The Ultimate Guide to Choosing Bird Watching Binoculars!
I was a bit overwhelmed at all the features and technical specifications, especially for someone who still considers themselves a beginner. I found myself taking lots of notes, creating spreadsheets and talking to as many dealers and companies as possible, I started to get paralysis by analysis!
That is how this guide was born! I wanted a resource that explains the differences (especially in price) between different binoculars and educate about the features most important to us birders.
Binoculars are made for all sorts of purposes (hunting, astronomy, the opera, sports games, etc) and have all different sizes, shapes and specifications. I found there is a sweet spot when it comes to finding a great binocular that fits the needs of a birder.
- ***The Best Binoculars for Bird Watching.***
- Related link: I narrowed down a list of my favorite binoculars across all prices ranges that fit the needs of birders.
Table of Contents:
The 6 Most Important Specifications and Features For Bird Watching:
- Objective Lens Diameter
- Field of View
- Close Focus
- Roof vs Porro Prisms
- Waterproof and Nitrogen Purged
The Features That Affect Price:
Typically the more you spend the better the image, which is effected by the following following.
Other Important Things to Consider:
The 6 Most Important Specifications and Features:
1. Magnification: The First Number
2. Objective Lens Diameter: The Second Number
3. Field of View (FOV): The visible area seen through your binoculars.
- Angle of View: Some manufacturers will give the Angle of View instead of the Field of View. They represent the same thing, but you will need to convert the Angle of View to Field of View.
- To do this, just multiply the angle by 52.5. For example, if the Angle of View is 8 degrees, the FOV would be 420 feet. (8 x 52.5 = 420)
4. Close Focus:
5. Roof vs Porro Prisms:
The prisms in your binocular come in two different styles. The difference is how light enters and travels through the binocular and prisms.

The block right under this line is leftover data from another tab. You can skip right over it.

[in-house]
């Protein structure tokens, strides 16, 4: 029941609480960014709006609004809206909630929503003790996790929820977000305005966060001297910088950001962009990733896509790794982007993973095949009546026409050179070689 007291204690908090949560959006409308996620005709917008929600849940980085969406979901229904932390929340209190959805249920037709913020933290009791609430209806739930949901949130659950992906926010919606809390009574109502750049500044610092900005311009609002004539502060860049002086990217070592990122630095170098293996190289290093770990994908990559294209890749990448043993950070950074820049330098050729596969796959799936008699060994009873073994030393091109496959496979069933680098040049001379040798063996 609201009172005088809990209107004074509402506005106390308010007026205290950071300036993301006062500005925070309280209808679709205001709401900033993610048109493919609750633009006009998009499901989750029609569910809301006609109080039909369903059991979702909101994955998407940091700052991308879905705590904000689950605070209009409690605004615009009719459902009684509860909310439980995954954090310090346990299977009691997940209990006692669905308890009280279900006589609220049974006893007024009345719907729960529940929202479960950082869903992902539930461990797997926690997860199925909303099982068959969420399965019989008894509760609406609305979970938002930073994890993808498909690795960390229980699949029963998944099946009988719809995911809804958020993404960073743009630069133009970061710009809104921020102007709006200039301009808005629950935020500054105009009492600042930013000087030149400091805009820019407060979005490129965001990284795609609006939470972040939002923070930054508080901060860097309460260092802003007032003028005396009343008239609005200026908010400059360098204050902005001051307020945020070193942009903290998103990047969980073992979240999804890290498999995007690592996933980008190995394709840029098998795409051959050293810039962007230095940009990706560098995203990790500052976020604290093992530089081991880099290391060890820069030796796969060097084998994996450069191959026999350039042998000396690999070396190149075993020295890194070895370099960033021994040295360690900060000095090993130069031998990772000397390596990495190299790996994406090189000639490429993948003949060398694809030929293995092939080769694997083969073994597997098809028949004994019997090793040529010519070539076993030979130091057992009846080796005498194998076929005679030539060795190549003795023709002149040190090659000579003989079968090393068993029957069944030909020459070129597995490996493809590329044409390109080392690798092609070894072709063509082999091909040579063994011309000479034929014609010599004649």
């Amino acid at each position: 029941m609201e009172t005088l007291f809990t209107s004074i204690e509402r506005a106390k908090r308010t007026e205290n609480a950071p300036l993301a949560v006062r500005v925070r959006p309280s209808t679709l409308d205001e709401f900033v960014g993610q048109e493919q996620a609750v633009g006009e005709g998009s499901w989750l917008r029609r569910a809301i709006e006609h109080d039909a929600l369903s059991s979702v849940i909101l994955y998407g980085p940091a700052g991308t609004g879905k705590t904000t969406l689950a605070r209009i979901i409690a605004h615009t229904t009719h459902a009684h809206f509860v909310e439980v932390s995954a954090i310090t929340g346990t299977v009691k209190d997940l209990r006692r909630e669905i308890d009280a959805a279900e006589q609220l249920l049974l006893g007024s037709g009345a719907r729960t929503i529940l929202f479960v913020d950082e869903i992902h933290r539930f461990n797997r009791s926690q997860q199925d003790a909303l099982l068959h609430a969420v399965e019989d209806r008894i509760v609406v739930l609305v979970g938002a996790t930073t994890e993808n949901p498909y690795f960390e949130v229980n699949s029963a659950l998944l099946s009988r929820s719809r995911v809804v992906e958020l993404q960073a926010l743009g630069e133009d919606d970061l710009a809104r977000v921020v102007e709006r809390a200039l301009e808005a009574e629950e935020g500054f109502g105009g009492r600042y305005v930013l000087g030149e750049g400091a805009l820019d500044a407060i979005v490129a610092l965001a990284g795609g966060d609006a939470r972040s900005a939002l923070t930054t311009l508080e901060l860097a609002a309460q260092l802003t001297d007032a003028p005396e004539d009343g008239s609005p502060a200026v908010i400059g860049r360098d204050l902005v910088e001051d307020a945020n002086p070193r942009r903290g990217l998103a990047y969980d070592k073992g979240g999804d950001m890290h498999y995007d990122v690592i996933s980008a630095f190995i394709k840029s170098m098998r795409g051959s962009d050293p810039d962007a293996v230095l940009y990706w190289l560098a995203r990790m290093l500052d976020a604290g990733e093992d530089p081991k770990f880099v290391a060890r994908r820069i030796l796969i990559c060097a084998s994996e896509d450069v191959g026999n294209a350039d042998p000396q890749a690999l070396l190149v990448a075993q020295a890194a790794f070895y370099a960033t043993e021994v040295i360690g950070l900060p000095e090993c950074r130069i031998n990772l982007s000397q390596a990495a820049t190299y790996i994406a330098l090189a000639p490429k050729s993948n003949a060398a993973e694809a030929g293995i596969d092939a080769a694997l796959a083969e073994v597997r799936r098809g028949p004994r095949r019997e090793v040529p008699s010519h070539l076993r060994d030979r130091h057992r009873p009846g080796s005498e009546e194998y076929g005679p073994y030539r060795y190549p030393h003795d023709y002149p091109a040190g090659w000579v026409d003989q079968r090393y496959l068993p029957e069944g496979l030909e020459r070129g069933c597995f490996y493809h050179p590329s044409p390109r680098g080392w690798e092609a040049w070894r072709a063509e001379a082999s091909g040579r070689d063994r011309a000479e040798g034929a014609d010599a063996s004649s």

Porro Prism: Light zig zags through the binocular.
Porro Prisms: When light enters the lens, it does a zig zag through the binocular to get to your eye. Porro prism binoculars were standard until companies like Zeiss introduced Roof prism binoculars.
- The biggest advantage of a Porro prism is that they are cheaper to manufacture. This means you can get a higher quality binocular for the same price range of a Roof prism.
- The disadvantage is that Porro style binoculars are much heavier, clunky and difficult to carry around!!
Roof Prisms: Though they are smaller, compact and more streamlined, these prisms are more complicated internally. Light goes straight through the barrel to your eye.
- Highly Recommended: Most bird watching binoculars will be a roof prism design. They are so much easier to carry around and use. They fit in your hand much better and weigh less.
- The main disadvantage is that for the same quality binocular, they will cost a bit more than a porro prism. This difference very worth it!! To be honest, the prices don’t vary much anymore. Most companies have focused extensively on designing roof prism designs because they are so much easier to carry and preferred by customers.
6. Waterproof and Fog proof:
- Waterproof: Most companies use this term to mean that water can not enter. Usually, they will indicate how far underwater or how long underwater they can go before there could be a problem. Make sure it’s Waterproof and not just weatherproof.
- Fog proof: To prevent your lenses from fogging up in moist or humid conditions, your binocular will need to be filled with dry nitrogen (or argon) gas instead of oxygen. Many times the description will say “nitrogen purged” or “nitrogen filled”.
The Features That Affect Price:
I am going to give a quick quiz!
Looking at the binocular models below, try and guess the approximate cost, or at least try and guess which one is most expensive.
I am only listing the specifications discussed from the above section “The Most Important Specifications and Features for Bird Watching.”
So what do you think?
Looking at just this above table, you might believe that the Nikon Monarch would be more expensive than the Leica Ultravid HD-Plus. They have very similar specifications, with the Monarch having a better Field of View and Close Focus.